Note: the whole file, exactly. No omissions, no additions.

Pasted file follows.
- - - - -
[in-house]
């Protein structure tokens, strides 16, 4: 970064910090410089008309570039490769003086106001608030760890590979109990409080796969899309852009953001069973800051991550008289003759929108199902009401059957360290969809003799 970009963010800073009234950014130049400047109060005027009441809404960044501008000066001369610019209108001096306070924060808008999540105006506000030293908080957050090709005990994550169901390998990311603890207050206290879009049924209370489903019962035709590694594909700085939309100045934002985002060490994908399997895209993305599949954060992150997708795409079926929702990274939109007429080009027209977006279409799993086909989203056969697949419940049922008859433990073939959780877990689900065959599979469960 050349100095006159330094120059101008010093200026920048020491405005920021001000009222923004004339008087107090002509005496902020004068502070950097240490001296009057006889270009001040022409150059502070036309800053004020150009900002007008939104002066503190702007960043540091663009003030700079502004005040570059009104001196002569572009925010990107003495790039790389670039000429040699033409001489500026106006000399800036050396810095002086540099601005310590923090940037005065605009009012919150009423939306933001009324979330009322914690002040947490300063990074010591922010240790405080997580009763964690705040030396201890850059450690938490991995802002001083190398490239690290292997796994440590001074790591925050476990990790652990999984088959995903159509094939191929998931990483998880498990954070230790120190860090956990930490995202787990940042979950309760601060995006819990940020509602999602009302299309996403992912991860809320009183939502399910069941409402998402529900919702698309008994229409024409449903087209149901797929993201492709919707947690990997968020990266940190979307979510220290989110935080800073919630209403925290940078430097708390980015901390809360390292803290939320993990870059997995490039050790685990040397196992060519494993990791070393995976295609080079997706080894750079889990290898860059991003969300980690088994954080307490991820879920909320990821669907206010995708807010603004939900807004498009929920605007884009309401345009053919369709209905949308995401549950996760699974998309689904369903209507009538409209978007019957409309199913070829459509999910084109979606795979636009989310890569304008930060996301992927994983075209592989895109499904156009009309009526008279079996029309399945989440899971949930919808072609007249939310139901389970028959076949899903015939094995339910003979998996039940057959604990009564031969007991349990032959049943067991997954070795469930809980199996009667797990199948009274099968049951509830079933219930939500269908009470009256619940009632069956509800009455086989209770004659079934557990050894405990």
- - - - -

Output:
[in-house]
């Protein structure tokens, strides 16, 4: 970064910090410089008309570039490769003086106001608030760890590979109990409080796969899309852009953001069973800051991550008289003759929108199902009401059957360290969809003799 970009963010800073009234950014130049400047109060005027009441809404960044501008000066001369610019209108001096306070924060808008999540105006506000030293908080957050090709005990994550169901390998990311603890207050206290879009049924209370489903019962035709590694594909700085939309100045934002985002060490994908399997895209993305599949954060992150997708795409079926929702990274939109007429080009027209977006279409799993086909989203056969697949419940049922008859433990073939959780877990689900065959599979469960 050349100095006159330094120059101008010093200026920048020491405005920021001000009222923004004339008087107090002509005496902020004068502070950097240490001296009057006889270009001040022409150059502070036309800053004020150009900002007008939104002066503190702007960043540091663009003030700079502004005040570059009104001196002569572009925010990107003495790039790389670039000429040699033409001489500026106006000399800036050396810095002086540099601005310590923090940037005065605009009012919150009423939306933001009324979330009322914690002040947490300063990074010591922010240790405080997580009763964690705040030396201890850059450690938490991995802002001083190398490239690290292997796994440590001074790591925050476990990790652990999984088959995903159509094939191929998931990483998880498990954070230790120190860090956990930490995202787990940042979950309760601060995006819990940020509602999602009302299309996403992912991860809320009183939502399910069941409402998402529900919702698309008994229409024409449903087209149901797929993201492709919707947690990997968020990266940190979307979510220290989110935080800073919630209403925290940078430097708390980015901390809360390292803290939320993990870059997995490039050790685990040397196992060519494993990791070393995976295609080079997706080894750079889990290898860059991003969300980690088994954080307490991820879920909320990821669907206010995708807010603004939900807004498009929920605007884009309401345009053919369709209905949308995401549950996760699974998309689904369903209507009538409209978007019957409309199913070829459509999910084109979606795979636009989310890569304008930060996301992927994983075209592989895109499904156009009309009526008279079996029309399945989440899971949930919808072609007249939310139901389970028959076949899903015939094995339910003979998996039940057959604990009564031969007991349990032959049943067991997954070795469930809980199996009667797990199948009274099968049951509830079933219930939500269908009470009256619940009632069956509800009455086989209770004659079934557990050894405990």